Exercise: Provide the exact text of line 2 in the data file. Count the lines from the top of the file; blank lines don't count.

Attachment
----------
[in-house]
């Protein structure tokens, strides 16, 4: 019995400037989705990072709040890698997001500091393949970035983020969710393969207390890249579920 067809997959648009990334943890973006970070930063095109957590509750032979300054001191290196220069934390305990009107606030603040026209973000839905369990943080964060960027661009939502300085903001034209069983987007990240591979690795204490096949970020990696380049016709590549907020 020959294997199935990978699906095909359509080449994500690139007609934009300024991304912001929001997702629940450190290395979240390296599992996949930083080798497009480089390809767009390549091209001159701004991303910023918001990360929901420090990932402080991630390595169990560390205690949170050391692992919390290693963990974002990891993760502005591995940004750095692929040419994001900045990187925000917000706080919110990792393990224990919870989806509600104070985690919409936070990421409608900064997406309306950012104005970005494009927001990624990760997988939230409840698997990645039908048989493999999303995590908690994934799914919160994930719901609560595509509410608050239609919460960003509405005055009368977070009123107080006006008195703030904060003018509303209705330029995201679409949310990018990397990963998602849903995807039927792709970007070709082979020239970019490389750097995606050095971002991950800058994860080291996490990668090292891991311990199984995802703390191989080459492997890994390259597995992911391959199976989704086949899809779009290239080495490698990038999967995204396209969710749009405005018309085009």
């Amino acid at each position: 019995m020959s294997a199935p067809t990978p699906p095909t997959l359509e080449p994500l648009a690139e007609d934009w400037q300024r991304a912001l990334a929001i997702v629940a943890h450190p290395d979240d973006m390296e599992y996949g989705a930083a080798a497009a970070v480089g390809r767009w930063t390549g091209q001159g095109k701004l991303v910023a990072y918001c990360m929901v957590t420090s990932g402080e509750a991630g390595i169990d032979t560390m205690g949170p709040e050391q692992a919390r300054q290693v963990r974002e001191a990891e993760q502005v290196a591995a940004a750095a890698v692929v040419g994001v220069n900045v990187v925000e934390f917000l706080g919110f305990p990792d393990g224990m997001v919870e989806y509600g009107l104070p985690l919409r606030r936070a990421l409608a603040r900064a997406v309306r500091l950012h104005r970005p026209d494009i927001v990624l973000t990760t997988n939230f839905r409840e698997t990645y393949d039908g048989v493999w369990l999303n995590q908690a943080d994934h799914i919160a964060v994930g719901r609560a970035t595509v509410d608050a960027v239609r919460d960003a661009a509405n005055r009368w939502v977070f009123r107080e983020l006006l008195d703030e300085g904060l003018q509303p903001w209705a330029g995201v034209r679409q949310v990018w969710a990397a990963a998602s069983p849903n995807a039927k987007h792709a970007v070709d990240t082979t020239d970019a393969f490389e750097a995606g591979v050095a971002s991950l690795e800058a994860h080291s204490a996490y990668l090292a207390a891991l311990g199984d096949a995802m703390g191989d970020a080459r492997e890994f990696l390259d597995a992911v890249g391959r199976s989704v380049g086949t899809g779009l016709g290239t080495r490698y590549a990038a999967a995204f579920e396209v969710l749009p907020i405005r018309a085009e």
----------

């Protein structure tokens, strides 16, 4: 019995400037989705990072709040890698997001500091393949970035983020969710393969207390890249579920 067809997959648009990334943890973006970070930063095109957590509750032979300054001191290196220069934390305990009107606030603040026209973000839905369990943080964060960027661009939502300085903001034209069983987007990240591979690795204490096949970020990696380049016709590549907020 020959294997199935990978699906095909359509080449994500690139007609934009300024991304912001929001997702629940450190290395979240390296599992996949930083080798497009480089390809767009390549091209001159701004991303910023918001990360929901420090990932402080991630390595169990560390205690949170050391692992919390290693963990974002990891993760502005591995940004750095692929040419994001900045990187925000917000706080919110990792393990224990919870989806509600104070985690919409936070990421409608900064997406309306950012104005970005494009927001990624990760997988939230409840698997990645039908048989493999999303995590908690994934799914919160994930719901609560595509509410608050239609919460960003509405005055009368977070009123107080006006008195703030904060003018509303209705330029995201679409949310990018990397990963998602849903995807039927792709970007070709082979020239970019490389750097995606050095971002991950800058994860080291996490990668090292891991311990199984995802703390191989080459492997890994390259597995992911391959199976989704086949899809779009290239080495490698990038999967995204396209969710749009405005018309085009």